The two most common approaches used in researching the characteristics of entrepreneurs have been the trait approach and the demographic approach (Robinson et al.,1991). In the trait approach, the entrepreneur is assumed to be a particular personality type whose characteristics are key to explaining entrepreneurship as a phenomenon (Gartner,1988;1989). Following McClelland(1961,1987), many other researchers have explored areas such as achievement motive, locus of control, risk taking, innovation etc.
In demographic approach, demographic information is used to arrive at a profile of a typical entrepreneur assuming that people with similar background posses similar underlying stable characteristics. The approach presumes that by identifying demographic characteristics of known entrepreneurs it will be possible to predict entrepreneurship in unknown populations (Robinson et al.,1991). The demographic variables found most examined are family background, birth order, role model, marital status, age, education level of parents and self, socio-economic status, previous work experience and work habits.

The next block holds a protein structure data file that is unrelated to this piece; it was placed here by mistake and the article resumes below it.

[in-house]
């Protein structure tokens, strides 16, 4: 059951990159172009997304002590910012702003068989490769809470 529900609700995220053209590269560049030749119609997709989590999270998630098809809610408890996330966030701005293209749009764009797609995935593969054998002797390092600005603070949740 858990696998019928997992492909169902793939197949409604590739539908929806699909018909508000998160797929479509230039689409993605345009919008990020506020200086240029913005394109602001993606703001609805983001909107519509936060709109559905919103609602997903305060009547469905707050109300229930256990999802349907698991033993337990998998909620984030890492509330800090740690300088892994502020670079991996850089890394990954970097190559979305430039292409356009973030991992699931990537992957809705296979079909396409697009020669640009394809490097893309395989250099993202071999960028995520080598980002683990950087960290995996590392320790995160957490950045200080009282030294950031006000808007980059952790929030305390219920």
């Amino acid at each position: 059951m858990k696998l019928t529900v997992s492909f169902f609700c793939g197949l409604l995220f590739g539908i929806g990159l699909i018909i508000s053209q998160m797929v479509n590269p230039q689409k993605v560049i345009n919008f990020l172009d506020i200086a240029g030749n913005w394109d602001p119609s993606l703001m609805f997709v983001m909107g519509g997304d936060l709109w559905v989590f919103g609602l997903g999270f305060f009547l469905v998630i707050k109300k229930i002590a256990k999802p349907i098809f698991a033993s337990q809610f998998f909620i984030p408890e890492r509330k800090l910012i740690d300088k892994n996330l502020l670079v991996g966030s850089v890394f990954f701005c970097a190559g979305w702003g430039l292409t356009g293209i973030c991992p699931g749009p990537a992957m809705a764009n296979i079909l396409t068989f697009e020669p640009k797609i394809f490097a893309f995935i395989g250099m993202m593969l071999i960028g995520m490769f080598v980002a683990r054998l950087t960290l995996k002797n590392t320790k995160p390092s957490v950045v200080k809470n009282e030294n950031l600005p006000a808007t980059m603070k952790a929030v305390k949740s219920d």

First, the approach assumes that human behaviour is strongly influenced by demographic characteristics such as sex, race, or birth order.
Second, the practice of using demographic characteristics as surrogates for personality characteristics is not appropriate. There is also a lack of adequate empirical evidence in this regard.
Third, the approach does not help predict who will or will not be an entrepreneur on the basis of knowledge of one’s birth order, level of education or parental heritage. Besides, demographic characteristics being static in nature cannot explain a dynamic multifaceted phenomenon like entrepreneurship.